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Thass like I told yer. They’re a-goin to hold a hinkwest on thet thare
silver plearte what tha marster plowed up on ’is land tha other week.
I carnt see no sense in thet meself. Tha Wicar says thass a roamin dish
what Jewlius Seizer or one o’ his men must a dropped. I say to ’im, I say
yew could hold fifta hinkwests without yew could give tha duzzy thing
back to Jewlius Seizer.
Thet ent it, say tha Wicar, thet orl depend on whether thet wor put
thare o’ parpose, or whether thet come thare accidental. They’re got to
find thet out, he say. I carnt see as thet matters, I say, but if thet dew, I
say, yew dornt need to wearst tha publick’s monna on a hinkwest to find
thet out. Thet stick out a mile, I say. Thet thare Jewlius Seizer, nor yit ’is
men, woun’t go puttin tha best Sunda silver in tha middle o’ one o’ tha
marster’s filds not unless they’d gorn light.
Me, I reckon thet must a bin dropped accidental, when Jewlius Seizer
wor a-tearkin orl ’is walables orf to Norwich to rearse a bob or tew,
like what my ow uncle did time thare wor orl thet thare onemployment.
Searme thing happened ter ’im, a candle-stick warth harf-a-crown hopped
out o’ tha sack on tha back o’ his bike, an he never did find it. Thow why
Jewlius Seizer should a went acrorst tha marster’s fild is a misstry to me,
cos thet ent a short cut to nowhere.
Corse, thare a bin a lot o’ furriners pearkin about on tha farm ever
since we found thet thare plearte. To heck if I know where they orl come
from, one on em wor a woman about six foot square what say she come
from one o’ them varsities. She allers did know, so she say, thet this hare
willage wor a roamin camp.
“Then yew know more’n what we dew,” I say, “an we’re lived hare
orl our lives.” Thet shut har up.
Then thare wor another feller come down, proper city feller he wor,
werra smart, an well built about tha showlders, only ’is hair wor a bit
tew long for my likin. He come up to me an “Dew yew find any more o’
them things,” he say, “dorn’t yew say narthin to tha marster. I’ll gi’ yew
a good price for ’em.”
“How much?” I say. “
“What about harf-a-quid?” he say.
“What about it?” I say.

“Think how much beer yew could git for harf-a-quid,” he say.
“I dornt drink,” I say.
“Listen, son,” he say – thet got me riled for a staart, cos he wornt no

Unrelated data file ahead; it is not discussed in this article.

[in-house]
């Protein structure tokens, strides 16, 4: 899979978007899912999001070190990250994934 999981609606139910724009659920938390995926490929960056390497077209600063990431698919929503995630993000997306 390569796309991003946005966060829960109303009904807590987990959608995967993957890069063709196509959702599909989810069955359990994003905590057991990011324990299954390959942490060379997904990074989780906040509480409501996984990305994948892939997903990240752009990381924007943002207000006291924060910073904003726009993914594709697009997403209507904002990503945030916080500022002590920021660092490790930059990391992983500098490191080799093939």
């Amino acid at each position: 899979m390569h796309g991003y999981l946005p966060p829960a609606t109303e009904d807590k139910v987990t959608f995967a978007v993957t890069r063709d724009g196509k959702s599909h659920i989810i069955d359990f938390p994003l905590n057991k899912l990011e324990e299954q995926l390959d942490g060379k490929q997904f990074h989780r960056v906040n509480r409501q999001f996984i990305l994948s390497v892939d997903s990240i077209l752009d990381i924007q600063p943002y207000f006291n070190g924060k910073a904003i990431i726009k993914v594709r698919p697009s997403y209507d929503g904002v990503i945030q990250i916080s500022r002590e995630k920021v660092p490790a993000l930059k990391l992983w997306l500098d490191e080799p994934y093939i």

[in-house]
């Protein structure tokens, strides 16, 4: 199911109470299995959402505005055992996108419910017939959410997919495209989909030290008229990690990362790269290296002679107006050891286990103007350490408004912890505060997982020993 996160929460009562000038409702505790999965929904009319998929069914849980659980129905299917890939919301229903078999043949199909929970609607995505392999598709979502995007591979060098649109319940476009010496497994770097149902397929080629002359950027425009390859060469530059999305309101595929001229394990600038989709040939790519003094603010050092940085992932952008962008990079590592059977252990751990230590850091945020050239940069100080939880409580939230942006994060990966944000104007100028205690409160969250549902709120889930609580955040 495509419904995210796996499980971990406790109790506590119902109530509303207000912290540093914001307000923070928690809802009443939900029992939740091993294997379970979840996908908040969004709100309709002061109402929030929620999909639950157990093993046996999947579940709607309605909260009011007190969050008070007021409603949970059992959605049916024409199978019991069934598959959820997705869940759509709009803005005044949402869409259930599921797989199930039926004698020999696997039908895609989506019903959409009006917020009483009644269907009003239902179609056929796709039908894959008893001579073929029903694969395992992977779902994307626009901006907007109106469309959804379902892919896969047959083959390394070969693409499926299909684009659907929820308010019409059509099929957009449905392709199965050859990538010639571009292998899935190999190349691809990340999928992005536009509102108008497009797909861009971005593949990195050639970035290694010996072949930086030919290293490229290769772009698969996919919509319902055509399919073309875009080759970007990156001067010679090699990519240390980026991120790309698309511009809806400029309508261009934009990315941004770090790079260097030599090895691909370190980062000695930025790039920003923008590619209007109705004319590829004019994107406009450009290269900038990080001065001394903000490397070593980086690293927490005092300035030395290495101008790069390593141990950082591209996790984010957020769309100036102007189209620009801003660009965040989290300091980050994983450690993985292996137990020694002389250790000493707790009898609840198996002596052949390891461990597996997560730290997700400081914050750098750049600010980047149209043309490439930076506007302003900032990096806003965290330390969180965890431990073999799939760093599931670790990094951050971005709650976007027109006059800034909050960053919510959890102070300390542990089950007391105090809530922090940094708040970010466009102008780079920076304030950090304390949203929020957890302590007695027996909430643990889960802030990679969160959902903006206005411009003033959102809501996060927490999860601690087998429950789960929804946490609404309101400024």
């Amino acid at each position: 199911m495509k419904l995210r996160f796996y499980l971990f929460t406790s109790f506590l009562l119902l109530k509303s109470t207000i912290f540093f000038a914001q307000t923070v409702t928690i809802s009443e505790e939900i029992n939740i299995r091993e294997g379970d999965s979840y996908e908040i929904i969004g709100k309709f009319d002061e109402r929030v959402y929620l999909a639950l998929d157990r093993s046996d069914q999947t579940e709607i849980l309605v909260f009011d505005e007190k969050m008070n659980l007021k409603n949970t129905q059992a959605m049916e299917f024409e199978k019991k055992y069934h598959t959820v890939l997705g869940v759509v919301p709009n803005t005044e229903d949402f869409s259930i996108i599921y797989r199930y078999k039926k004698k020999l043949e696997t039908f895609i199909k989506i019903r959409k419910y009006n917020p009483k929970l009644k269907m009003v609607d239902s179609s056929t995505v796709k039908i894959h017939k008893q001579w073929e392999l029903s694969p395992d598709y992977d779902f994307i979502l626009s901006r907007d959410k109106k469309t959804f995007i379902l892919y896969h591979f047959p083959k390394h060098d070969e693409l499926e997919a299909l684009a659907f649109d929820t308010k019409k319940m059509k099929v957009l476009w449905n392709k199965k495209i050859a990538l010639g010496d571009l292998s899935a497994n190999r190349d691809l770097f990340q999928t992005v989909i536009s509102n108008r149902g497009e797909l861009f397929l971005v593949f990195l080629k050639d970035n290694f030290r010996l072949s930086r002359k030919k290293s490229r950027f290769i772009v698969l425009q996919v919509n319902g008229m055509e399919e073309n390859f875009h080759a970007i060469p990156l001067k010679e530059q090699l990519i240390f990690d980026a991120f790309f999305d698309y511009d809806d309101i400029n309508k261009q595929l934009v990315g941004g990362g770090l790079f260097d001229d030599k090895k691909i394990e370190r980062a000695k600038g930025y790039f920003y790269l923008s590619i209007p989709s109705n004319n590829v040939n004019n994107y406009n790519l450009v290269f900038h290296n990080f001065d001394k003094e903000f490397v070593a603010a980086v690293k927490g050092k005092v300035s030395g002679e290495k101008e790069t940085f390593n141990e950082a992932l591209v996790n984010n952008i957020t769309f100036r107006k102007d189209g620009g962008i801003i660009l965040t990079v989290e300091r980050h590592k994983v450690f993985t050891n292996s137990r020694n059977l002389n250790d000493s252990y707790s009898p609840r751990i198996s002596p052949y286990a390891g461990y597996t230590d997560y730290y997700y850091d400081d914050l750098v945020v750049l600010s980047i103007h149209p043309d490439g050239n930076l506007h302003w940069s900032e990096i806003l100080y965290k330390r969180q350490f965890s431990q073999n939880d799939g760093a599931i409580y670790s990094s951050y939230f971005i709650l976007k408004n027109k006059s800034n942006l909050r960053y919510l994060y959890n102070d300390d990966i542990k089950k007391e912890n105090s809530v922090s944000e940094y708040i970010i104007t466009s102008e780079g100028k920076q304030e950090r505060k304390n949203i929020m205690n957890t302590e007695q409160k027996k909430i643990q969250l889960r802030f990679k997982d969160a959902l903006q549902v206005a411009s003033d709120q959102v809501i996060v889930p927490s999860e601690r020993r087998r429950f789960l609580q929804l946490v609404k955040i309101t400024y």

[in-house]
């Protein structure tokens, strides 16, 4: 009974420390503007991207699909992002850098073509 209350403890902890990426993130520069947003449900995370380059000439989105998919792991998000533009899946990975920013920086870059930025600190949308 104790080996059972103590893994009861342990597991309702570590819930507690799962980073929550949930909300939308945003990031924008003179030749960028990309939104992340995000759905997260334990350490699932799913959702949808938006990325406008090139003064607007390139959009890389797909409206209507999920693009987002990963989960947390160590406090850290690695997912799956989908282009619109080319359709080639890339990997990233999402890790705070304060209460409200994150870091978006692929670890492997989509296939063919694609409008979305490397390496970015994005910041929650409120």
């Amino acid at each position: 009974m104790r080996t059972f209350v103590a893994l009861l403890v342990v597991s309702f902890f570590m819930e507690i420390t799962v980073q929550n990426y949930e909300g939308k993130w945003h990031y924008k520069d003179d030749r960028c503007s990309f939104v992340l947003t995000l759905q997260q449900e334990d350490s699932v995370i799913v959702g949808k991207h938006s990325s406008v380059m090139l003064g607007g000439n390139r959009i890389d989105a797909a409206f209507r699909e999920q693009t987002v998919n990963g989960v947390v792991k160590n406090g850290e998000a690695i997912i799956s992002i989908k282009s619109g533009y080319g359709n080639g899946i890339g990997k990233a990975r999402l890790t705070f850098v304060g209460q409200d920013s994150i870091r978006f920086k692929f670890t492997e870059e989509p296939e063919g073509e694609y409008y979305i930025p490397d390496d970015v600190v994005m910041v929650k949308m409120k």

older’n what I am – “I’d be dewin yew a fearvour givin yew harf-a-quid
for suffin what ent no yewse to yew.”
“Look yew hare, Dad,” I say – thet got ’im on tha hop – “if thass
warth harf-a-quid to yew, thass warth harf-a-quid to me.”
“What could yew dew with one o’ them things?” he say.
“Searme as yew, I reckon,” I told ’im. “We eat orf pleartes in tha
country searme as what yew dew in tha town.”
He slung ’is hook.
Then, o’ course, tha marster’s lawyer come to see ’im. I thowt he’d
hev to hev a finger in it somewhere. Pinch, ’is nearme is, of Pinch, Pinch,
Usher an Bunion, from Flitmarsh. Tha fust Pinch wor ’is father, what
died an left ’im tha bizness, an by thet time Usher hed retired an bowt up
Diddlin Hall, an Bunion hed went orf to live in Canada with ’is neffew.
So this hare Pinch is tha only one left, an what with one thing an another I
reckon he dew orlright. Yew know what tha marsters are – if somebodda
sneeze over their land they run orf tew a lawyer.

26th September, 1952


Yew remember thet thare silver plearte what tha marster found on ’is
land? Well, my hart if they ent gorn an run orf with it. Seizin it for tha
Crown, they call it. Thet ent what Ow Bob Blewitt called it in tha Fox
larst night.
They hed tha hinkwest on it in tha Willage Hall o’ Tewsda. Tha feller
in charge wor him whass known as tha Corriner, thow Ow Bob Blewitt
reckon he wor allers known as tha Crowner when he wor a young ’un.
Then they hed a jewry what they reckoned wor twelve good men an true,

thow I dint know harf on em so I coun’t say. They come from Flitmarsh
as far as I could mearke out.
I see tha marster set thare lookin like he wor a-gorn to lay about ’im
if they tried to diddle ’im, but he dint hev tew, cos tha Corriner put ’im
right afore they’d hardly staarted. Thet dint seem right, say tha Corriner,
as how when a feller found suffin they should tearke it orf ’im, but thare
wornt narthin for ’im to worry about, cos he yewsually got paid for it jest
tha searme. Tha marster fared a bit easier in ’is mind arter thet. To speak
tha honest trewth, so did I, cos arter all I helped ’im find it, an I could
dew with a couple o’ new tires on my bike.
Well, arter tha marster hed said ’is bit about how he plowed it
up, a totty little ow chap with glarsses tarned round an said he wor a
narkalollajist or suffin, an he knew what thet thare plearte wor. Accordin
to what he say, thet wor a roamin frewt dish what must a bin berried
when times wor hard, like when my ow uncles berried tha best spewns
to keep ’is relearshuns from layin hold on em when tha ow woman died.